The Prospect of Economic Investment in the Indian Ocean Rim Countries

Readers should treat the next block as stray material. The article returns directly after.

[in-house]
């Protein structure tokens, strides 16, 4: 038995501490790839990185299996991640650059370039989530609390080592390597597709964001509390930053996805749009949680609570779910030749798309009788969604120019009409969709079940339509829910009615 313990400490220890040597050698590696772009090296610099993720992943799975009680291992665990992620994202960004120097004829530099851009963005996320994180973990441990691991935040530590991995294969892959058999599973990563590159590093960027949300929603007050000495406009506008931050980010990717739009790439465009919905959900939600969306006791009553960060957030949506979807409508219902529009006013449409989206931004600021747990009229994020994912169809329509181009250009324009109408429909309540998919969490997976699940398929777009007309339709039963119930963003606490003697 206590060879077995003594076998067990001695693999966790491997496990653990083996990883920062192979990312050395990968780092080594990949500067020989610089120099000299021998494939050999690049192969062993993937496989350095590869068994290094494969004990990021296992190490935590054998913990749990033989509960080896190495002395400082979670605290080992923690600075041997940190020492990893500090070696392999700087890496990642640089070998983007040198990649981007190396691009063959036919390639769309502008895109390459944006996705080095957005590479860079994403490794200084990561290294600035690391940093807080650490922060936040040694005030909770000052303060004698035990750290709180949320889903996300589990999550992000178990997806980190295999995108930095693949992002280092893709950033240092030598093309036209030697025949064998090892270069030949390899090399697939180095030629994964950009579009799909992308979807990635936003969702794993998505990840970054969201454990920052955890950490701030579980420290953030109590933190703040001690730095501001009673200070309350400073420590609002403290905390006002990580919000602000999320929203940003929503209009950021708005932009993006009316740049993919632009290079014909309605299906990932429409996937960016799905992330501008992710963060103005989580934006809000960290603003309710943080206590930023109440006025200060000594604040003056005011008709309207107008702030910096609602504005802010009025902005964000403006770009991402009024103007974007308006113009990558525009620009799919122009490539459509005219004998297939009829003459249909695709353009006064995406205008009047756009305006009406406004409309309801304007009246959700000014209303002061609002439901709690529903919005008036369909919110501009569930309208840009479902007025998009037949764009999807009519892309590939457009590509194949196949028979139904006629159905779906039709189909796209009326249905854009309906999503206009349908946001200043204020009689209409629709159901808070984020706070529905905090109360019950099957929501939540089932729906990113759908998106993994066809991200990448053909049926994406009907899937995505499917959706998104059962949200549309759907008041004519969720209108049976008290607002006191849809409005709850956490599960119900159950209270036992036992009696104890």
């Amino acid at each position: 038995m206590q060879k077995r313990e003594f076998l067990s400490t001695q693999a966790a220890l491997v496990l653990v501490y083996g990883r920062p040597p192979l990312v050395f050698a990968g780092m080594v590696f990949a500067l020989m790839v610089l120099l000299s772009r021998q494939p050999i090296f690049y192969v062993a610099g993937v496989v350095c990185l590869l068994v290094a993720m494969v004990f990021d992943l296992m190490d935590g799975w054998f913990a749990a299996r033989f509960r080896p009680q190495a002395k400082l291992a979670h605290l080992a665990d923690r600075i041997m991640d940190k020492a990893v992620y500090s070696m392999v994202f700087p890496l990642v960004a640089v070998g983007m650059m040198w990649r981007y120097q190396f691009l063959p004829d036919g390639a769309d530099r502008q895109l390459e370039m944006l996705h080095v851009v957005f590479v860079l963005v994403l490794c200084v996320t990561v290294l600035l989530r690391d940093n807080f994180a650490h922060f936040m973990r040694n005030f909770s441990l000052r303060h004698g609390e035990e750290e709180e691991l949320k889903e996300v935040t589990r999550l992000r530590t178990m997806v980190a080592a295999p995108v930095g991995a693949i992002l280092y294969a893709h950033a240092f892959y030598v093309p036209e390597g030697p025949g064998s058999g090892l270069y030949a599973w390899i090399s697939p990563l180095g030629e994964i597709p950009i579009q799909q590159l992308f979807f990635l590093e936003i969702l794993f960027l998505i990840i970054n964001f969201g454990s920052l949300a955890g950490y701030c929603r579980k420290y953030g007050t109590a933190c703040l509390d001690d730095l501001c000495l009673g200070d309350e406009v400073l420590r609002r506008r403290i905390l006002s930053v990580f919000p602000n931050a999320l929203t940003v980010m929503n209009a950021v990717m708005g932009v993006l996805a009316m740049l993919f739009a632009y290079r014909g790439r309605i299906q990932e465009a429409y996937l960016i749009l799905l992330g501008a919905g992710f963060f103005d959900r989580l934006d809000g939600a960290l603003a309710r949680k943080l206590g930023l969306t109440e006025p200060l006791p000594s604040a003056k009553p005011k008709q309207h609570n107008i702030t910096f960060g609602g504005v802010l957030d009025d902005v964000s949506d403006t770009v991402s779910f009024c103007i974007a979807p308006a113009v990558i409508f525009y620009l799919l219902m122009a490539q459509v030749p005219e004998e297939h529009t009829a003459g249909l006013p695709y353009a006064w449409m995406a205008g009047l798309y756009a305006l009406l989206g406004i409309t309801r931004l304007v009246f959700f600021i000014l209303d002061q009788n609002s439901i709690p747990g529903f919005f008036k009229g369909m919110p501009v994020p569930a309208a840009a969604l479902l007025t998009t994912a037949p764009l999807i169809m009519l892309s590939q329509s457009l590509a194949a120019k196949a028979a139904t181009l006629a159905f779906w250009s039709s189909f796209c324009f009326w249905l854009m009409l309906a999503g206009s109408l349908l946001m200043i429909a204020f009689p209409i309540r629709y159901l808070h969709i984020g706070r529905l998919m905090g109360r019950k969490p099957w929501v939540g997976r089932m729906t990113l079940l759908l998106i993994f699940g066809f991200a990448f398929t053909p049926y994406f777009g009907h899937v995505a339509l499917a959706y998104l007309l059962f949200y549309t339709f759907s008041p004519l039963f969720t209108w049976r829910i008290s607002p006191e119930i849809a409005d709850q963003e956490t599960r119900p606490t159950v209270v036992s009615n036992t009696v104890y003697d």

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The countries in the Indian Ocean rim region are undergoing structural transition in the form of shrinking agriculture and manufacturing output, but growing services sectors